10. Ghaferi AA, Birkmeyer JD, Dimick JB. Variation in hospital mortality associated with inpatient surgery. N Engl J Med 2009; 361: 1368-75.
11. Kaska L, Proczko M, Stefaniak T, et al. Redesigning the process of laparoscopic sleeve gastrectomy based on risk analysis resulted in 100 consecutive procedures without complications. Videosurgery Miniinv 2013; 8: 289-300.
12. Stanowski E, Paśnik K. Bariatric surgery – the current state of knowledge. Videosurgery Miniinv 2008; 3: 71-86.
13. DeMaria EJ, Portenier D, Wolfe L. Obesity surgery mortality risk score: proposal for a clinically useful score to predict mortality risk in patients undergoing gastric bypass. Surg Obes Relat Dis 2007; 3: 134-40.
14. DeMaria EJ, Murr M, Byrne TK, et al. Validation of the obesity surgery mortality risk score in a multicenter study proves it stratifies mortality risk in patients undergoing gastric bypass for morbid obesity. Ann Surg 2007; 246: 578-82.
15. Efthimiou E, Court O, Sampalis J, Christou N. Validation of Obesity Surgery Mortality Risk Score in patients undergoing gastric bypass in a Canadian center. Surg Obes Relat Dis 2009; 5: 643-7.
16. Dindo D, Demartines N, Clavien PA. Classification of surgical complications: a new proposal with evaluation in a cohort of 6336 patients and results of a survey. Ann Surg 2004; 240: 205-13.
17. Thomas H, Agrawal S. Systematic review of obesity surgery mortality risk score: preoperative risk stratification in bariatric surgery. Obes Surg 2012; 22: 1135-40.
18. Sarela AI, Dexter SP, McMahon MJ. Use of the obesity surgery mortality risk score to predict complications of laparoscopic bariatric surgery. Obes Surg 2011; 21: 1698-703.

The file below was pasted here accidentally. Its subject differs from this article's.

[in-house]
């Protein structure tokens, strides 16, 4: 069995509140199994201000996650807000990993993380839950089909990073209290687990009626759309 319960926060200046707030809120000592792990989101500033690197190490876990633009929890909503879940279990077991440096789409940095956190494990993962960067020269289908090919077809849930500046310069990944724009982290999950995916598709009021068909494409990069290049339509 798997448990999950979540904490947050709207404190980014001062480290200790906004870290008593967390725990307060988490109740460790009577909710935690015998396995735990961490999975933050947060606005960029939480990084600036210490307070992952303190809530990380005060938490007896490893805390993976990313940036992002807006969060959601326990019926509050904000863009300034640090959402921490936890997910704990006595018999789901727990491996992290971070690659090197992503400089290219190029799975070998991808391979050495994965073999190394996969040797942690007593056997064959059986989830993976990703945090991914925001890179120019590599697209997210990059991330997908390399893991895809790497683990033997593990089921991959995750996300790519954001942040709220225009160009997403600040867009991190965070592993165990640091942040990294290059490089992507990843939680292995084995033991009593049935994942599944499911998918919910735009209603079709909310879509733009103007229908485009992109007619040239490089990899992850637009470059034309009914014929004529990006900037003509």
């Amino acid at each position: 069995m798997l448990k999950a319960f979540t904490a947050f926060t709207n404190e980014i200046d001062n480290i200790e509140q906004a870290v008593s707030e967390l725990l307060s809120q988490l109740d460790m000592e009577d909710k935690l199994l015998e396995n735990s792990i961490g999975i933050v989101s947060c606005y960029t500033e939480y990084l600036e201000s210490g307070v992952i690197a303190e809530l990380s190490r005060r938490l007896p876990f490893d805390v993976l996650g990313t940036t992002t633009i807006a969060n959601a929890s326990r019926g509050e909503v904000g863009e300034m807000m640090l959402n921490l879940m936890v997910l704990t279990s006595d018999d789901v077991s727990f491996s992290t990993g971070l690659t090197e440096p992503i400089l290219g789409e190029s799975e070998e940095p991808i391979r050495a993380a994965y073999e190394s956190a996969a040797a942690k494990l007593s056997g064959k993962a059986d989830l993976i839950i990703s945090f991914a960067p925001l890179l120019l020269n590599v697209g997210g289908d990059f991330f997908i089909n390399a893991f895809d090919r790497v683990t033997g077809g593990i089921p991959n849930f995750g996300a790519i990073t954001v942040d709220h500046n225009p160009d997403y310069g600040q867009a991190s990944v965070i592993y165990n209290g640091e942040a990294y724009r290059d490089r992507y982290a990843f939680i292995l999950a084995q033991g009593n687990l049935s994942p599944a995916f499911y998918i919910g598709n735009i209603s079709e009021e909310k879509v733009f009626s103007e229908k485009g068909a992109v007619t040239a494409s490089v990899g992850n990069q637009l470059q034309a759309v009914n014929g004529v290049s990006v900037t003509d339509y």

19. Orłowski M, Janik MR, Paśnik K, Jędrzejewski E. Usefulness of the Obesity Surgery Mortality Risk Score (OR-MRS) in choosing the laparoscopic bariatric procedure. Videosurgery Miniinv 2015; 10: 233-6.
20. Flum DR, Belle SH, King WC, et al.; Longitudinal Assessment of Bariatric Surgery (LABS) Consortium. Perioperative safety in the longitudinal assessment of bariatric surgery. N Engl J Med 2009; 361: 445-54.
21. Blackstone RP, MC Cortés. Metabolic acuity score: effect on major complications after bariatric surgery. Surg Obes Relat Dis 2010; 6: 267-73.
22. Turner PL, Saager L, Dalton J, et al. A nomogram for predicting surgical complications in bariatric surgery patients. Obes Surg 2011; 21: 655-62.
23. Gupta PK, Franck C, Miller WJ, et al. Development and validation of a bariatric surgery morbidity risk calculator using the prospective, multicenter NSQIP dataset. J Am Coll Surg 2011; 212: 301-9.
24. Lorente L, Ramón JM, Vidal P, et al. Obesity surgery mortality risk score for the prediction of complications after laparoscopic bariatric surgery. Cir Esp 2014; 92: 316-23.

Received: 22.08.2016, accepted: 26.10.2016.
Copyright: © 2016 Fundacja Videochirurgii This is an Open Access article distributed under the terms of the Creative Commons Attribution-NonCommercial-ShareAlike 4.0 International (CC BY-NC-SA 4.0) License (http://creativecommons.org/licenses/by-nc-sa/4.0/), allowing third parties to copy and redistribute the material in any medium or format and to remix, transform, and build upon the material, provided the original work is properly cited and states its license.
  
Quick links
© 2019 Termedia Sp. z o.o. All rights reserved.
Developed by Bentus.
PayU - płatności internetowe